Stephan v. Thomas Weisel Partners, LLC et al

Filing 65

MEMORANDUM AND ORDER by Judge Marilyn Hall Patel denying 50 plaintiff's Motion for Summary Judgment; granting 54 defendant's Motion for Summary Judgment; finding defendant's motion to strike moot (awb, COURT STAFF) (Filed on 7/23/2010)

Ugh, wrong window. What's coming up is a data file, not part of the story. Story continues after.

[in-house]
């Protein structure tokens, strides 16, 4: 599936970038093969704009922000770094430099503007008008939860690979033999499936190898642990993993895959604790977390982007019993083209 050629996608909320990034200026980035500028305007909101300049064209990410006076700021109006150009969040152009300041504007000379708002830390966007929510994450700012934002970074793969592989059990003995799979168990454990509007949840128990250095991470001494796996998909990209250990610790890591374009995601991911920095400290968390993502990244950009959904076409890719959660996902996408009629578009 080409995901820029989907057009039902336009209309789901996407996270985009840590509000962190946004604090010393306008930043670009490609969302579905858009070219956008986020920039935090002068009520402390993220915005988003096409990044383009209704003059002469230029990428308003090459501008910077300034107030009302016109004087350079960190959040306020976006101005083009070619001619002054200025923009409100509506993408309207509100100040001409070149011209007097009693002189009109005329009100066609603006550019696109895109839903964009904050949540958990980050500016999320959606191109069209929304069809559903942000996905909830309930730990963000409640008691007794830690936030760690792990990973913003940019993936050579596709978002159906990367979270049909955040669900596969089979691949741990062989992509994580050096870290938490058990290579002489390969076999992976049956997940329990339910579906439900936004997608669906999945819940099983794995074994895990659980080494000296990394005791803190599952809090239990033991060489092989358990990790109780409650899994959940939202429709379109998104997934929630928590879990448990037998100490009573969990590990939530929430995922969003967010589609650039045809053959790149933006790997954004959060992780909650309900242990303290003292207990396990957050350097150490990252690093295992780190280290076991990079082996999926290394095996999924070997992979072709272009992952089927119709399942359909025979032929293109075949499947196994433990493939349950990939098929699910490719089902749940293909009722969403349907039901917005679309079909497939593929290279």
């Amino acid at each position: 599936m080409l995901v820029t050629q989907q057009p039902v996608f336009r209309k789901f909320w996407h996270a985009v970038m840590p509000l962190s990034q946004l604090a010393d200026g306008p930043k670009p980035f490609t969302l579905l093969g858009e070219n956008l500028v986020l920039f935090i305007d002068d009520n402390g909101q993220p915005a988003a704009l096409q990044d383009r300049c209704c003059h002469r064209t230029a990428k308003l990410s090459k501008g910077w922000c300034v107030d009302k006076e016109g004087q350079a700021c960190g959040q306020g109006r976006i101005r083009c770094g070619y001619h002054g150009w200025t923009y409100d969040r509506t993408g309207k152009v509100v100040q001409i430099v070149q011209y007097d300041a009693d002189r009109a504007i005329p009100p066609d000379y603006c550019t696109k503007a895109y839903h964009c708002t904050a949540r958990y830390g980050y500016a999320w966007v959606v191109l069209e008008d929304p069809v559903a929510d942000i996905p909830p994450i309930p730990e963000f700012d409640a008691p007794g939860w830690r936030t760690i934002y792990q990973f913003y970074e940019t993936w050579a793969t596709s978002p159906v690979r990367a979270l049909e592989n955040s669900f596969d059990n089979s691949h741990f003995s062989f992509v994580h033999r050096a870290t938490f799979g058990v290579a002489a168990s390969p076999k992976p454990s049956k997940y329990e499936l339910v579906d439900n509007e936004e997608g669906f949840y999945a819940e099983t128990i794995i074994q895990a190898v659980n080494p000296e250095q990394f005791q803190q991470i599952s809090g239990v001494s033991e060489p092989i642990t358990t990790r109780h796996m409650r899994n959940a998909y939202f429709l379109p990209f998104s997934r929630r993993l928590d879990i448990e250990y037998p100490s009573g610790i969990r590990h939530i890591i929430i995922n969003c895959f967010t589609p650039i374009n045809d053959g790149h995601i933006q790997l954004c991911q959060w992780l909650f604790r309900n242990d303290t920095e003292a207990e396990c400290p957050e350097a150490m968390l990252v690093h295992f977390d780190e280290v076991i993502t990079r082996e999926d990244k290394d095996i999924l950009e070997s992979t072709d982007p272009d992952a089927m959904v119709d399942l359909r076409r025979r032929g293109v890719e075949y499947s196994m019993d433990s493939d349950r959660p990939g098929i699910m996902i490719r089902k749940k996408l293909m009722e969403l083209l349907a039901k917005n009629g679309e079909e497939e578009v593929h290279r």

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Stephan v. Thomas Weisel Partners, LLC et al Doc. 65 1 2 3 4 5 6 7 8 9 10 v. THOMAS WEISEL PARTNERS, LLC and UNUM LIFE INSURANCE COMPANY OF AMERICA Defendants, / MARK STEPHAN Plaintiff, UNITED STATES DISTRICT COURT NORTHERN DISTRICT OF CALIFORNIA No. C 08-1935 MHP MEMORANDUM & ORDER Re: Cross-Motions for Summary Judgment; Defendant's Motion to Strike United States District Court 11 For the Northern District of California 12 13 14 15 16 17 18 19 20 21 22 23 24 25 26 27 28 BACKGROUND Mark Stephan filed this action against defendants Thomas Weisel Partners (TWP) and Unum Life Insurance Company of America (Unum). TWP was later dismissed. Stephan claims the amount of his long term disability award under his insurance policy, pursuant to the Employee Retirement Income Security Act of 1974 ("ERISA"), 29 U.S.C. 1132(a)(1)(B), was erroneously calculated. Now before the court are parties' cross-motions for summary judgment. Having considered the parties' arguments fully, and for the reasons set forth below, the court rules as follows. Stephan was hired by TWP in April 2007. At this time, he was insured under TWP's long-term disability insurance plan, which is both underwritten and administered by Unum. On August 11, 2007, Stephan suffered spinal cord trauma in a bicycling accident, which rendered him disabled and entitled to long-term disability benefits. The dispute here centers on the amount of monthly benefits to which Stephan is entitled. Stephan's insurance policy is an employee welfare benefit plan and is governed by ERISA. 29 U.S.C. 1001 et seq. The insurance policy specifies that, in the event of disability, Stephan is Dockets.Justia.com 1 2 3 4 5 6 7 8 9 10 entitled to 60% of his monthly earnings, up to a maximum of $20,000 a month. Docket No. 51 (Debofsky Dec.), Exh. B (Policy) at UACL00072, 00084. At the time of his injury, Stephan was entitled to a base compensation of $200,000 per year with a guaranteed bonus of $300,000 for his first year of employment. Specifically, his employment contract states: Your salary rate will be $200,000 annually. . . . Although bonuses are generally discretionary, you will be guaranteed $300,000 bonus for your first 12 months of employment, provided you perform at the level both you and we anticipate and that you have not voluntarily terminated your employment or been terminated for cause prior to the relevant payment dates. Id., Exh. A (Offer Letter) at UACL00366. On December 28, 2007, even though Stephan had not yet been employed for 12 months, he received his bonus. Id., Exh. E (Appeal) at UACL01004. This payment was made approximately four months after Stephan's date of injury and last day of work. Unum calculated Stephan's benefits using his base salary of $16,667 per month, and awarded him $10,000 per month in benefits. Unum excluded the bonus from its calculation because it contends the bonus was a one-time-only guarantee, which was subject to twelve months of acceptable service. Unum also asserts that the insurance policy dictates that benefits be calculated using monthly pay earned prior to disability. According to Unum, because Stephan had not received bonus payments between his date of hire and the day he became disabled, the bonus need not be factored into the monthly earnings calculation. Stephan argues that his disability benefits should be calculated using a monthly earnings figure of $36,566 ($500,000 divided by twelve), which reflects both his base salary and guaranteed bonus. Thus, he claims entitlement to the monthly disability benefits maximum of $20,000. United States District Court 11 For the Northern District of California 12 13 14 15 16 17 18 19 20 21 22 23 24 25 26 27 28 LEGAL STANDARD ERISA provides for judicial review of a decision to deny benefits to an ERISA plan beneficiary. See 29 U.S.C. 1132(a)(1)(B), 1132(e). ERISA benefits determinations are to be reviewed de novo, unless the benefit plan gives the administrator or fiduciary discretionary authority to determine eligibility for benefits or to construe the terms of the plan. Metro. Life Ins. Co. v. 2 1 2 3 4 5 6 7 8 9 10 Glenn, 554 U.S. 105, ___, 128 S. Ct. 2343, 2348 (2008); see Firestone v. Bruch Tire & Rubber Co., 489 U.S. 101, 115 (1989). "A plan administrator abuses its discretion if it renders a decision without any explanation, construes provisions of the plan in a way that conflicts with the plain language of the plan, or fails to develop facts necessary to its determination." Anderson v. Suburban Teamsters of N. Ill. Pension Fund Bd. of Trs., 588 F.3d 641, 649 (9th Cir. 2009). In contrast, if the plan administrator makes a good faith decision based upon a reasonable interpretation of the plan's terms, the decision must be upheld. Sznewajs v. U.S. Bancorp Amended & Restated Suppl. Benefits Plan, 572 F.3d 727, 735 (9th Cir. 2009). Consequently, under an abuse of discretion standard, the court must not determine whose interpretation of the plan documents is most persuasive, but whether the claim fiduciary's interpretation is unreasonable. Id. United States District Court 11 For the Northern District of California 12 13 14 15 16 17 18 19 20 21 22 23 24 25 26 27 28 DISCUSSION The applicable standard of review in this action is abuse of discretion. See Docket No. 46 (August 2009 Order). Even "if a conflict of interest exists, `abuse of discretion review applies' and `that conflict must be weighed as a factor in determining whether there is an abuse of discretion.'" Montour v. Hartford Life & Accident Ins. Co., 588 F.3d 623, 631 (9th Cir. 2009) (quoting Abatie v. Alta Health & Life Ins. Co., 458 F.3d 955, 965 (9th Cir. 2006) (en banc)). This is because "a reviewing court should consider [a] conflict as a factor in determining whether the plan administrator has abused its discretion in denying benefits; and that the significance of the factor will depend upon the circumstances of the particular case." Glenn, 128 S. Ct. at 2346 (citing Firestone, 489 U.S. at 115); Montour, 588 F.3d at 631 ("[The Ninth Circuit] has implemented this approach by including the existence of a conflict as a factor to be weighed, adjusting the weight given that factor based on the degree to which the conflict appears improperly to have influenced a plan administrator's decision."). According to the Supreme Court's most recent pronouncement, "[a]pplying a deferential standard of review does not mean that the plan administrator will prevail on the merits. It means only that the plan administrator's interpretation of the plan `will not be 3 1 2 3 4 5 6 7 8 9 10 disturbed if reasonable.'" Conkright v. Frommert, ___ U.S. ___, ___, 130 S. Ct. 1640, 1651 (2010) (quoting Firestone, 489 U.S. at 111). Stephan contends that Unum abused its discretion by interpreting his policy to include only monies earned prior to the date of his disability. Secondly, he argues that even if his policy is limited to monies earned prior to his disability, his bonus should be included in the monthly benefits calculations because the bonus accrued, and was therefore earned, monthly, independent of when it was distributed to him. Finally, Stephan argues that Unum's conflict of interest further demonstrates an abuse of discretion. Each argument is discussed in turn. I. Policy terms Stephan's insurance policy calculates benefits by multiplying a claimant's monthly earnings by 60%. Policy at UACL00072, 00084. The policy defines monthly earnings as "your average gross monthly income as figured": a. from the income box in your W-2 form which reflects wages, tips, and other compensation received from your Employer for the two (2) calendar years just prior to your date of disability; or for the period of your employment with the Employer if you have been employed less than two (2) full calendar years prior to your date of disability. United States District Court 11 For the Northern District of California 12 13 14 15 16 17 18 19 20 21 22 23 24 25 26 27 28 b. Id. Since Stephan was not employed for two full years with TWP prior to his disability, Unum must base its benefits calculations on monthly earnings "for the period of [Stephan's] employment." Id. The policy does not define what this period is and, consequently, is ambiguous as to the temporal context within which payments must be considered when determining a claimant's monthly earnings. Specifically, it is not immediately clear whether Stephan's bonus--paid after the date of disability--should be calculated as earnings within the "period of employment." As a threshold matter, Stephan argues that to the extent that the policy language is ambiguous regarding the inclusion of later-paid bonuses, this ambiguity must be resolved in his favor. The doctrine of contra proferentem, holds that "if, after applying the normal principles of contractual construction, the insurance contract is fairly susceptible of two different interpretations, another rule of construction will be applied: the interpretation that is most favorable to the insured 4 1 2 3 4 5 6 7 8 9 10 will be adopted." Blankenship v. Liberty Life Assur. Co., 486 F.3d 620, 625 (9th Cir. 2007) (internal quotations omitted). The Blankenship court, however, specifically held that this doctrine does not apply where the plan: 1) grants the administrator discretion to construe its terms; 2) is the result of a collective-bargaining agreement; or 3) is self-funded. Id. The first exception applies here, see August 2009 Order; therefore, the doctrine is inapplicable. Stephan's reference to pre-Blankenship cases is unpersuasive. The results in Hawkins-Dean v. Metro. Life Ins. Co., 514 F. Supp. 2d 1197 (C.D. Cal. 2007), and Martorello v. Sun Life Assur. Co., No. C 09-0912 PJH, 2010 WL 1443275 (N.D. Cal. Apr. 9, 2010) (Hamilton, J.), do not compel a different result either. In Hawkins-Dean, the court employed a less deferential standard as it found its deference weakened by a strong conflict of interest. 514 F. Supp. 2d at 1200. Martorello provides no indication as to the standard of review applied; consequently, it is not persuasive in light of the Ninth Circuit's unambiguous holding in Blankenship. The court now addresses whether the plan's interpretation of "period of employment" was unreasonable. The policy summary page specifies that "the amount [of monthly disability benefits] that you receive is based upon the amount you earned before your disability began." Policy at UACL00072. Unum therefore claims that "for the period of your employment" means all monies earned between Stephan's date of hire and last day of work prior to his disability, and argues that any monies paid after the date of disability, including bonuses, need not be included in the monthly earnings calculation. Unum's interpretation of the policy terms is not facially suggestive of an abuse of discretion. Unum has not "construe[d] provisions of the plan in a way that conflicts with the plain language of the plan." See Anderson, 588 F.3d at 649. In light of the policy's ambiguity and the discretion given to Unum by the plan itself, it was not unreasonable for Unum to construe the policy as limiting the monthly earnings figure to income earned prior to the date of disability. It is settled law that an ERISA plan must be interpreted in accordance with its plain meaning. Stephan argues that Unum's construction is unreasonable because the plan does not exclude bonuses from the monthly earnings calculation, as could have easily been done if that was intended. However, there exists no language within the policy here which, when taken together with the terms 5 United States District Court 11 For the Northern District of California 12 13 14 15 16 17 18 19 20 21 22 23 24 25 26 27 28 1 2 3 4 5 6 7 8 9 10 of plaintiff's employment contract, mandates the inclusion of bonuses in the monthly earnings calculation. While "monthly earnings" as defined by the plan could encompass some types of bonuses, the bonus described in plaintiff's employment contract is not of that type. Even accepting that there are competing interpretations, both of which may be reasonable, the plan's chosen interpretation is not an abuse of discretion. Stephan relies upon three cases, none of which is persuasive and two of which are unpublished, one non-citable, and all non-precedential. See Fed. R. App. P. 32.1; Ninth Circuit Rule 36-3(a)(c); Civil L. R. 3-4. Nonetheless, the court notes that even the unpublished cases do not aid him. For example, in Hemenway v. Unum Life Ins. Co., 89 Fed. Appx. 630, 631 (9th. Cir. 2004), the court held that "BME [Basic Monthly Earnings] includes the full proportion of any bonuses attributable to the months worked prior to the date disability begins, regardless of when those bonuses are actually received by the employee." However, the plan there "unambiguously define[d] the BME as `the monthly rate of pre-tax compensation from the employer, regardless of when received, in effect just prior to the date disability begins,' including any `pre-tax compensation from bonuses.'" Id. (emphasis in original). Hemenway therefore stands for the proposition that the plain language of the plan will control. It is therefore unpersuasive because the plain language of the policy here is silent about the inclusion of bonuses in the calculation of monthly earnings. McAfee v. MetLife, No. 09-15085, 2010 WL 707383 (9th Cir. Mar. 1, 2010) is also unpersuasive for the same reason. There, MetLife abused its discretion by excluding pre-disability earnings, including bonuses, where the "plain language of the plan stated that pre-disability earnings included `commissions and/or performance bonuses averaged over the previous 12 months.'" Id. at *2. Gibbs v. CIGNA Corp., 440 F.3d 571 (2nd Cir. 2006) is simply inapposite. In that de novo review case, the court found that "there is sufficient evidence supporting each side's interpretation of `[g]uaranteed' `minimum compensation' to create a genuine issue of material fact, [and therefore] the grant of summary judgment was inappropriate." Id. at 579. Finally, Stephan contends that Unum's logic would lead to absurd results if an employee became disabled prior to receiving his first paycheck, or if an employee became disabled prior to 6 United States District Court 11 For the Northern District of California 12 13 14 15 16 17 18 19 20 21 22 23 24 25 26 27 28 1 2 3 4 5 6 7 8 9 10 receiving his first quarterly commission payment. The court expresses no opinion on these matters, and limits its holding to the facts of this action. II. Monthly income Stephan claims that even if the policy is limited to income earned prior to the date of disability, Unum abused its discretion by failing to include the bonus in the benefits calculation. Specifically, he claims his "guaranteed" bonus was earned monthly and that only its payment was deferred until the completion of one year. Unum claims that under Stephan's employment contract, he could not earn his bonus until he satisfactorily completed his first twelve months of employment. Consequently, because Stephan had not completed his first twelve months prior to his disability, no part of his bonus was earned prior to the disabling cycling accident. Stephan's employer, TWP, recorded the bonus amount in its accounting books as compensation expenses on a monthly basis. Appeal at UACL01005. However, the fact that TWP set monies aside for future payment of the bonus does not demonstrate monthly entitlement to the bonus amount. TWP's actions could reasonably be interpreted as assuring the availability of sufficient funds should it find Stephan entitled to the bonus at the end of the year. TWP's accounting procedures therefore neither necessarily evidence monthly accrual nor stand for the proposition that TWP had already determined that Stephan met the conditions precedent to the receipt of his bonus. Since it is reasonable to find that TWP's accounting procedures regarding the bonus do not necessarily lead to accrual, the payment of the bonus--subsequent to the injury but prior to the end of the twelve month period--does not compel a different result. The bonus was paid subsequent to Unum's initial findings, which supports a lack of abuse of discretion. Moreover, it appears that TWP's payment of the bonus was gratuitous. Stephan's employment contract states that he will "be guaranteed $300,000 bonus for your first 12 months of employment," provided his performance did not fall below the level expected by TWP, and he was not terminated. See Offer Letter at UACL00366. Because Stephan never completed his first twelve months of employment, TWP does 7 United States District Court 11 For the Northern District of California 12 13 14 15 16 17 18 19 20 21 22 23 24 25 26 27 28 1 2 3 4 5 6 7 8 9 10 not appear to be under any legal obligation to pay the bonus amount. In any event, interpreting the bonus payment to be gratuitous was not an abuse of discretion. Indeed, the bonus payment itself is marked "Discr. Bonus" on Stephan's pay stub. Appeal at UACL01004. Further, there is some evidence that TWP may have acted out of a moral, rather than contractual, obligation: "Mark [counsel for TWP] responded they are going to behave in a moral way -- this is the way they are behaving. They accelerated the bonus into December due to medical payments [plaintiff] was incurring. In general ee [sic] was is [sic] in a difficult situation." Debofsky Dec., Exh. H (Phone Call Notes) at UACL00648. Finally, although TWP lists "$500,000 ($200,000 base, $300,000 bonus)" as the earnings figure it used to compute Stephan's annual premium payments, id. Exh. C (Claim) at UACL00058, there is no evidence in the record that TWP actually paid disability insurance premiums with respect to Stephan's bonus amount. Cf. Appeal at UACL0086 (stating that Unum has "received or will soon receive" premium payments). Indeed, during oral argument counsel for Stephan agreed to accept a set-off corresponding to the unpaid premium amount. Unum's conclusion that Stephan's bonus was a gratuitous payment, rather than income earned prior to the date of disability, is a reasonable interpretation of the facts. Unum's rationale does not "conflict[] with the plain language of the plan," Anderson, 588 F.3d at 649; instead it appears to be a based upon a reasonable interpretation of the plan's terms, Sznewajs, 572 F.3d at 735, and therefore must be upheld. III. Conflict of interest Stephan contends that because Unum's conflict of interest is substantial, this court should give less deference to Unum's decision. A conflict of interest can exist for ERISA purposes when an insurance company both evaluates claims as the plan administrator and is the funding source of applicable benefits under the plan. Glenn, 128 S. Ct. at 234950. This "conflict must be weighed as a factor in determining whether there is an abuse of discretion." Id. at 2348 (internal quotations and emphasis omitted). Specifically, "[t]he conflict of interest . . . should prove more important (perhaps of great importance) where circumstances suggest a higher likelihood that it affected the benefits decision, 8 United States District Court 11 For the Northern District of California 12 13 14 15 16 17 18 19 20 21 22 23 24 25 26 27 28 1 2 3 4 5 6 7 8 9 10 including, but not limited to, cases where an insurance company has a history of biased claims administration. It should prove less important (perhaps to the vanishing point) where the administrator has taken active steps to reduce potential bias and promote accuracy, . . ." Id. at 2351 (citation omitted). The district court may view the decision of a conflicted administrator with a low level of skepticism "if a structural conflict of interest is unaccompanied, for example, by any evidence of malice, of self-dealing, or of a parsimonious claims-granting history." Abatie, 458 F.3d at 968. On the other hand, a court may weigh a conflict more heavily "if, for example, the administrator provides inconsistent reasons for denial, fails adequately to investigate a claimant's reliable evidence, or had repeatedly denied benefits to deserving participants by interpreting plan terms incorrectly or by making decisions against the weight of evidence in the record." Id. at 96869. Stephan claims that Unum's conflict of interest is demonstrated by Unum's disregard for the interpretation championed by TWP--Stephan's employer and the plan's administrator--that the appropriate earnings figure is $500,000. Although "Thomas Weisel Partners LLC is the Plan Administrator and named fiduciary of the Plan, with authority to delegate its duties[,]" "[b]enefits are administered by the insurer and provided in accordance with the insurance policy issued to the Plan." See Policy at UACL00099. Here, the plan vests Unum with discretion: "When making a benefit determination under the policy, Unum has discretionary authority to determine your eligibility for benefits and to interpret the terms and provisions of the policy." Id. at UACL00079. Although Stephan contends that Unum's decision to reject TWP's interpretation demonstrates selfdealing, the court finds it to be an acceptable exercise of discretion that leads to a reasonable result. See Conkright, 130 S. Ct. at 1651 ("[a]pplying a deferential standard of review . . . means only that the plan administrator's interpretation of the plan `will not be disturbed if reasonable.'" (quoting Firestone, 489 U.S. at 111)). Unum's decision is therefore not an abuse of discretion. Stephan's reliance on Hess v. Hartford Life & Accident Ins. Co., 274 F.3d 456 (7th Cir. 2001) is unpersuasive. The contention in Hess was that defendant Hartford's refusal to consider an employment contract was abuse of discretion. Hess did not "overrule[] [defendant's] monthly 9 United States District Court 11 For the Northern District of California 12 13 14 15 16 17 18 19 20 21 22 23 24 25 26 27 28 1 2 3 4 5 6 7 8 9 10 earnings calculations that had ignored the employer's report of compensation," Docket No. 58 (Stephan Reply) at 8; instead, it held that the district court had rightly considered plaintiff's employment contract upon review, 274 F.3d at 46263. There is no suggestion here that Unum did not review Stephan's employment contract; indeed, it is the very document upon which Unum's arguments rely. Here, there is no doubt that a conflict of interest exists. Unum not only evaluates the claims as the plan administrator and is the funding source of benefits under the plan, but also has discretionary authority to interpret the terms and provisions of the policy. See Policy at UACL00079. There is also no dispute that Unum rejected TWP's interpretation regarding the appropriate level of benefits. Other than Unum's inherent conflict itself, there is little evidence of "malice, self-dealing, or of a parsimonious claims-granting history." Abatie, 458 F.3d at 968. Nor has Stephan demonstrated "a history of biased claims administration." Glenn, 128 S. Ct. at 2351. Rather, Unum has presented consistent arguments which take Stephan's arguments into consideration. See Debofsky Dec., Exh. F (Appellate Review Letter) at UACL00611 (addressing Stephan's arguments). In sum, although broad discretion has significant potential for abuse, Unum's conflict of interest did not weigh heavily upon its decision-making process in this case and therefore does not tip the scale towards a finding of an abuse of discretion. United States District Court 11 For the Northern District of California 12 13 14 15 16 17 18 19 20 21 22 23 24 25 26 27 28 CONCLUSION For the foregoing reasons, defendant's motion for summary judgment is GRANTED and plaintiff's motion for summary judgment is DENIED. Defendant's motion to strike documents outside the administrative record is DENIED as moot. IT IS SO ORDERED. Dated: July 22, 2010 MARILYN HALL PATEL United States District Court Judge Northern District of California 10